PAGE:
America’s Civil War Comes Home To Roost

General Grant shakes the hand of his rival General Lee in Wilmer McLean’s home. Painting by Thomas Nast
General Grant shakes the hand of his rival General Lee in Wilmer McLean’s home. Painting by Thomas Nast

by Ray Setterfield


April 9, 1865 — When the American Civil War broke out in 1861 46-year-old farmer Wilmer McLean was too old to join the Confederate army. Mainly, he wanted peace and quiet.

But the first major battle of the war was fought on his farmland at Manassas Junction, Virginia, prompting him to move his family to safer pastures. He found a peaceful tiny hamlet called Appomattox Court House 120 miles away.

Ironically, it would be there, in McLean’s home, that the top generals from each side would meet four years later to end the conflict.

E.P. Alexander, a soldier who told of his wartime experiences in Military Memoirs Of A Confederate, noted: “McLean was the only man who ever had the first major pitched battle of a war fought in his front yard and the surrender signed four years later in his parlor.” And he wasn’t even a soldier!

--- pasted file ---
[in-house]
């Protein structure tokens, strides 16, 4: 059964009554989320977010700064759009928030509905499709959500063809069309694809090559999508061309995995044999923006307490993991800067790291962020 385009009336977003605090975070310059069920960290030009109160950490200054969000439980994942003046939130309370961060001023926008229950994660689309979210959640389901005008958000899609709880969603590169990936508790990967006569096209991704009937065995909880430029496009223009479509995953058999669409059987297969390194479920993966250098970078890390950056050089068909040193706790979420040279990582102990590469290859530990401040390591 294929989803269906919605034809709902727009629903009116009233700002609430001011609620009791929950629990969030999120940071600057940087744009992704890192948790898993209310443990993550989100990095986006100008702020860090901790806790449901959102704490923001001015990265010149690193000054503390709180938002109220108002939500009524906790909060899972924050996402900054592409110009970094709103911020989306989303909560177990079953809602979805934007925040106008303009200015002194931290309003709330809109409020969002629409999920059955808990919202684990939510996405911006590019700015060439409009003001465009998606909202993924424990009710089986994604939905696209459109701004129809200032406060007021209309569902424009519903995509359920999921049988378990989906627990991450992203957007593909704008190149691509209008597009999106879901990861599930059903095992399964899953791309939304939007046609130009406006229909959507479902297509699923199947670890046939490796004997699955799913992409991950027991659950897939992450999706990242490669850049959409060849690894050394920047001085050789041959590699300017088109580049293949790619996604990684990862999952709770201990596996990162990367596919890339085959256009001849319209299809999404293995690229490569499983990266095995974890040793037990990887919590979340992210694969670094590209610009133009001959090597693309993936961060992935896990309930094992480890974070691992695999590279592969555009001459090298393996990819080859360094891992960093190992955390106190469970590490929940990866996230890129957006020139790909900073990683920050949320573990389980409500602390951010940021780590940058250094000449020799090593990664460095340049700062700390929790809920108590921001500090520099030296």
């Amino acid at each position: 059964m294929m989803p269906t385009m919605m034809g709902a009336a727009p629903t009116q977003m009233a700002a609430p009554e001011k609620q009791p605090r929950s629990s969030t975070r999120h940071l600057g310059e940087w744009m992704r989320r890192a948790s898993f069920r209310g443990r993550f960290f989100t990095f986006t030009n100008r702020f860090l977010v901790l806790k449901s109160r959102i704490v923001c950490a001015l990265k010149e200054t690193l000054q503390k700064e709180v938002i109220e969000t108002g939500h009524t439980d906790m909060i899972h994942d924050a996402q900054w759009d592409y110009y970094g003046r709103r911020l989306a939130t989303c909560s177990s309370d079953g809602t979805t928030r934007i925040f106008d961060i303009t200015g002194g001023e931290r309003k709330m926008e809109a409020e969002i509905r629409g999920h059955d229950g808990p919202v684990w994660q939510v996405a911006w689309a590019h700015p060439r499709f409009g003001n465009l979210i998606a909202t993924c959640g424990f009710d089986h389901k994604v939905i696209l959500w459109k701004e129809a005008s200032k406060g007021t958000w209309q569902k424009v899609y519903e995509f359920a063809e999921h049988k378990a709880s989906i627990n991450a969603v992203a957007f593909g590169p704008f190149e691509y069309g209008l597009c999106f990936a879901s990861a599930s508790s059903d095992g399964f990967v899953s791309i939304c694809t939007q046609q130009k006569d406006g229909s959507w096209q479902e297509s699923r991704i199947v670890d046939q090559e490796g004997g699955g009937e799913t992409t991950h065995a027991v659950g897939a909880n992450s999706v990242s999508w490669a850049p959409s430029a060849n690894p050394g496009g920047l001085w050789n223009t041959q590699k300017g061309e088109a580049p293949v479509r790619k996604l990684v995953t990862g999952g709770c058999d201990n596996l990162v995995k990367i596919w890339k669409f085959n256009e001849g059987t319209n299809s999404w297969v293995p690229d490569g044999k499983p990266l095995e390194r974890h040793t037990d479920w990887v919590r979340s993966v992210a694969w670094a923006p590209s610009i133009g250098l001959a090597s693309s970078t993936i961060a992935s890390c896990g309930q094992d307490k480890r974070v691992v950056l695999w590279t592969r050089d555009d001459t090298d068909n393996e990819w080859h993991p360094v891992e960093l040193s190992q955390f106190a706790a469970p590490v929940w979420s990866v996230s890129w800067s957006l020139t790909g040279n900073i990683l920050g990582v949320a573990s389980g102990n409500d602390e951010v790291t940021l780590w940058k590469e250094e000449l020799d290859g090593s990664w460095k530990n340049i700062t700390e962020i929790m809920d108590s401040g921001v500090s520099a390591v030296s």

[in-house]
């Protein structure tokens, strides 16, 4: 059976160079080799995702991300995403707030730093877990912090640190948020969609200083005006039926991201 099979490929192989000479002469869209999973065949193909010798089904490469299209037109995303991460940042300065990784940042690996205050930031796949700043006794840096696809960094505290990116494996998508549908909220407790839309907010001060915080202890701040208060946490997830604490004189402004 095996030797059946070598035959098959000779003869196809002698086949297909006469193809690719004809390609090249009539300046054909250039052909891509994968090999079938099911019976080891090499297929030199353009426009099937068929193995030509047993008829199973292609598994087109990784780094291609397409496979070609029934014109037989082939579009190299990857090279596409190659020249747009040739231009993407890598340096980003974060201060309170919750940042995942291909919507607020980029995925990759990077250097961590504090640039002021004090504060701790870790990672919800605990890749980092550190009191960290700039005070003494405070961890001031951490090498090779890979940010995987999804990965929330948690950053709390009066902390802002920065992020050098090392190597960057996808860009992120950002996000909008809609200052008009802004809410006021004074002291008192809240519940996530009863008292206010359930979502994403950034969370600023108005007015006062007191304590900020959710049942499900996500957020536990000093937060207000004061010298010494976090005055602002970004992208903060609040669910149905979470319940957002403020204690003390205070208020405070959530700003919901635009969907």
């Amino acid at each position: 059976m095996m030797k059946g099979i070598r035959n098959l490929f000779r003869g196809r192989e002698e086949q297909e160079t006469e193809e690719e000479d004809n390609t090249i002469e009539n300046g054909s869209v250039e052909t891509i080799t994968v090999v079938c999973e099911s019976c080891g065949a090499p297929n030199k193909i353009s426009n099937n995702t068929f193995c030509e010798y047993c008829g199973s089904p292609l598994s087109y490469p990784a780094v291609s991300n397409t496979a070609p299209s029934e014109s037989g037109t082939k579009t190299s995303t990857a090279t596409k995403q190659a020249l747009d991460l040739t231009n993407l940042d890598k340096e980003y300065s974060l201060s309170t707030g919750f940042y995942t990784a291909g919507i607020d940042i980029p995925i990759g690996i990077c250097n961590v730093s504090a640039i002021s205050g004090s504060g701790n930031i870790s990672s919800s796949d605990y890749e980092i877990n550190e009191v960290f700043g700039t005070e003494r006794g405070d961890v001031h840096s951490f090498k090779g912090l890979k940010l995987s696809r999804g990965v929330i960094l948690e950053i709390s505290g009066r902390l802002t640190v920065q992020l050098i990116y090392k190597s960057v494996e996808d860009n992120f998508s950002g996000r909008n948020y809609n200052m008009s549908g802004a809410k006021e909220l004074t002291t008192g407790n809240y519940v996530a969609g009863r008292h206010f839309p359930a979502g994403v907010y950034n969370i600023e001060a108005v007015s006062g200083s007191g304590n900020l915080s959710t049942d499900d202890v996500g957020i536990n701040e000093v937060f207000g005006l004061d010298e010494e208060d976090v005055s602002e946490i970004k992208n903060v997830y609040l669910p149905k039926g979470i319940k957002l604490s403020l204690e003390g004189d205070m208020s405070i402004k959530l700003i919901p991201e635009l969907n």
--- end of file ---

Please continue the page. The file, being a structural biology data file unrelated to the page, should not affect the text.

Confederate troops, led by General Robert E Lee, had launched their final attack of the war on the morning of April 9, 1865 at Appomattox Court House. It failed. And when Lee learnt that massed Union infantry, backed by cannon, was both in front and behind of his depleted army of 12,500 hungry and exhausted men, he knew the game was up.

“There is nothing left me to do but go and see General Grant – and I would rather die a thousand deaths,” Lee told an aide.

Confederate Colonel Charles Marshall rode into Appomattox Court House and asked the first man he saw if he knew of a suitable venue for a meeting between the Union and Confederate commanders. The man he spoke to was none other than Wilmer McLean!

After Marshall rejected a dilapidated, unfurnished brick house shown to him, McLean reluctantly offered his own comfortable, well furnished home.

Then at 1.30pm Grant entered McLean’s parlor and went immediately to shake Lee’s hand. Grant, in his early 40s, wore a muddy and dusty uniform because his baggage had not caught up with him at the front. Lee, in his late 50s, was immaculately groomed in a dress uniform with polished brass buttons and gold-mounted sword.

And there, the surrender of the Army of Northern Virginia was signed. McLean’s homes had become, in effect, a pair of bookends to the great conflict.

Three days later, a formal ceremony marked the disbanding of Lee's army and the parole of his men, ending the war in Virginia. The events at Appomattox Court House triggered similar surrenders across the south, ending the Civil War.

It had cost the lives of 620,000 men – more than the combined death toll of all other American wars from the Revolution through the two World Wars to Korea, Vietnam and the two Gulf Wars.

Published: March 19, 2021


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